In the early light of morning, Jordan spied, and shot, an approaching Fascist cavalryman. Quickly he directed Pablo to lead the dead man’s horse away from the camp while another man quickly hid the body. Next he ordered a large machine gun to be placed and camouflaged above the camp. Jordan figured the horseman must be part of a patrol searching for El Sordo, who had stolen horses the night before.
After a short time, four more cavalrymen passed – unmolested – below. “We could have killed all four,” the gunner protested. “But with the firing who knows what might have come?” Jordan replied. And as he had surmised, twenty more soldiers soon followed in their wake. Later, when they heard the attack on El Sordo’s camp, some of Pablo’s men wanted to go to their aid. But Jordan said it would be useless. And no matter what the cost, the bridge had to come first.
Again, Jordan was right. For hours El Sordo’s men fought valiantly. But when ti-ie Fascist bombers arrived, El Sordo and his band were slaughtered, and the Fascist officer ordered all the dead guerrillas beheaded to serve as a warning to other rebels.
Now, without El Sordo’s men, Jordan knew the attack on the bridge would be almost impossible. Still, they watched the roads, as Fascist tanks, troops and trucks crossed over the bridge.
That night as Jordan slept, Pablo stole and destroyed the exploder, detonator and blasting caps from Jordan’s pack, then disappeared. When Pilar woke Jordan to tell him this news, his stomach felt “hollow.” They would now have to set off the dynamite using grenades – a much more dangerous method.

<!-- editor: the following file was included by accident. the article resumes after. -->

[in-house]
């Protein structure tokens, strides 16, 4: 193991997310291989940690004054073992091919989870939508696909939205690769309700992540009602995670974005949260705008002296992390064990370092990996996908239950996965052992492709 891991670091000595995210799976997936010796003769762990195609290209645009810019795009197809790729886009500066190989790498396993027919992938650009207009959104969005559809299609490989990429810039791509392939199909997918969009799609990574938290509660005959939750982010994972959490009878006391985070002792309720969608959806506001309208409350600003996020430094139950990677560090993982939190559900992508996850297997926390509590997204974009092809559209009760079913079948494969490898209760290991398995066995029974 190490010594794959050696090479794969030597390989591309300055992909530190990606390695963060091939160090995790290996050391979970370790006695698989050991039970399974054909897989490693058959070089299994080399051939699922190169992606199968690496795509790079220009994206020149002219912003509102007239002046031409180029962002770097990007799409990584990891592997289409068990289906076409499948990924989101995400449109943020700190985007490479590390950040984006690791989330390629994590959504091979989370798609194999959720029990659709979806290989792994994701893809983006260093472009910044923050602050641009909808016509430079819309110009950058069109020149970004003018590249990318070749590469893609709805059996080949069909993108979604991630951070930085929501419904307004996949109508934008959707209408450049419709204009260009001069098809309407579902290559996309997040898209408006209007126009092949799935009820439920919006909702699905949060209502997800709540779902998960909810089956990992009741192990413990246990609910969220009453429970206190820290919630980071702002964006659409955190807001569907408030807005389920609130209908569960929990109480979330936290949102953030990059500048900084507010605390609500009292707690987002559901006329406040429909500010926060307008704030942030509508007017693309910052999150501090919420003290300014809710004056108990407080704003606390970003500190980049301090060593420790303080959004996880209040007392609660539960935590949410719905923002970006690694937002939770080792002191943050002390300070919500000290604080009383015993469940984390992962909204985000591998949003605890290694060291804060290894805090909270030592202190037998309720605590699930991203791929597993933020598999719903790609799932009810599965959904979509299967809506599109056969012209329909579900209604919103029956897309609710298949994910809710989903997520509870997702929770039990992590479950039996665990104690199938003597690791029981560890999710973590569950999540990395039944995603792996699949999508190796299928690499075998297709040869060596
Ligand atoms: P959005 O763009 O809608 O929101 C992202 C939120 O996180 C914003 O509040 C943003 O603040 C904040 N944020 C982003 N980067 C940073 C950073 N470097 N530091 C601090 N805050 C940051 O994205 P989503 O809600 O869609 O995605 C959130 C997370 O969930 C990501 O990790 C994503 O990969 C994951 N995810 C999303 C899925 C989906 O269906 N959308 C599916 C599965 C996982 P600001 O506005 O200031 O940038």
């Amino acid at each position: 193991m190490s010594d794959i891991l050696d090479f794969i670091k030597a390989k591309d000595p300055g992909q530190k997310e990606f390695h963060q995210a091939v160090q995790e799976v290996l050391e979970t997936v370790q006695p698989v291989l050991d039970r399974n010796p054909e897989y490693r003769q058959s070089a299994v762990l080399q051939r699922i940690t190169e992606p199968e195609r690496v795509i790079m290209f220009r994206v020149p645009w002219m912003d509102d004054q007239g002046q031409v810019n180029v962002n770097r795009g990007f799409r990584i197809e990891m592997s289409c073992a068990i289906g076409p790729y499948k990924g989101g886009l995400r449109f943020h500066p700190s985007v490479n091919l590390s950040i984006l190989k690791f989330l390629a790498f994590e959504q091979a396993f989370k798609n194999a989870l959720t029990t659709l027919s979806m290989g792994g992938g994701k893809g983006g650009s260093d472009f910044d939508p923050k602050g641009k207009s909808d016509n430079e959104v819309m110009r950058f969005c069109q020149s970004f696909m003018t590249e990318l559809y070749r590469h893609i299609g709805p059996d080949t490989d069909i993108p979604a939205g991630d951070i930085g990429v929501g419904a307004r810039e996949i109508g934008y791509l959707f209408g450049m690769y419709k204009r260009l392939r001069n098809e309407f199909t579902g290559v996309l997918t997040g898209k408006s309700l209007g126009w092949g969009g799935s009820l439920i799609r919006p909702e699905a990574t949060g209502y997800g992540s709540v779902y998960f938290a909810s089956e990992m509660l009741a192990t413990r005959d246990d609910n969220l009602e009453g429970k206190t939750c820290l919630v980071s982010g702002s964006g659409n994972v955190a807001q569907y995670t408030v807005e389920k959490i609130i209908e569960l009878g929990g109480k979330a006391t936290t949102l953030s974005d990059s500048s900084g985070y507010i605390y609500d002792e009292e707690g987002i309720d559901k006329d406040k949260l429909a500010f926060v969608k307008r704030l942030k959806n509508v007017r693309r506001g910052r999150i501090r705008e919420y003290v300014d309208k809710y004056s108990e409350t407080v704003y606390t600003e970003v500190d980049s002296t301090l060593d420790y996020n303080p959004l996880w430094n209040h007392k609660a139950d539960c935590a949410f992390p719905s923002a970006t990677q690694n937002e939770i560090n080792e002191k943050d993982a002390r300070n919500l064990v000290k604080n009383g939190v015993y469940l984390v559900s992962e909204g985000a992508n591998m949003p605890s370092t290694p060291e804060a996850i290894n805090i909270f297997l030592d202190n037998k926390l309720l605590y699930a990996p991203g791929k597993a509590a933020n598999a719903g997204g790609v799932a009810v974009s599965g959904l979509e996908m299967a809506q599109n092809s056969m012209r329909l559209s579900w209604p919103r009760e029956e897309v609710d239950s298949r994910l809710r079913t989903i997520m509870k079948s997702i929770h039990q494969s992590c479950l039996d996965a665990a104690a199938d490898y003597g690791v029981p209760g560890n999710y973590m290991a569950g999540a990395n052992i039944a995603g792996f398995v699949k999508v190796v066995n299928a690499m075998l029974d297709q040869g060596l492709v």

Before dawn Jordan and the others prepared for the operation. Most would divide and attack two Fascist flank posts, while Jordan and Anselmo killed the guards on the bridge and set the dynamite. Just as all was readied, Pablo appeared with five other men to join them. Jordan had mixed feelings about Pablo’s return, but decided that any reinforcements were better than nothing.
Everything was set; everyone was in position. Now they must wait for the aerial bombardment to signal the beginning of tl-ie offensive. To Jordan it seemed that it would never come, “that nothing could happen on such a lovely late May morning.” Suddenly they heard “clustered, thudding of the bombs,” and Jordan and Anselmo opened fire on the two guards. As Jordan wired the bridge, the few minutes seemed like an eternity. Finally he was able to pull the pins and the bridge was blown high into the air. But in the explosion, Anselmo, a sensitive man who had always hated killing, was killed himself by a steel fragment. Jordan tearfully cursed Pablo; the old man might still be alive had Pablo not stolen the blasting caps.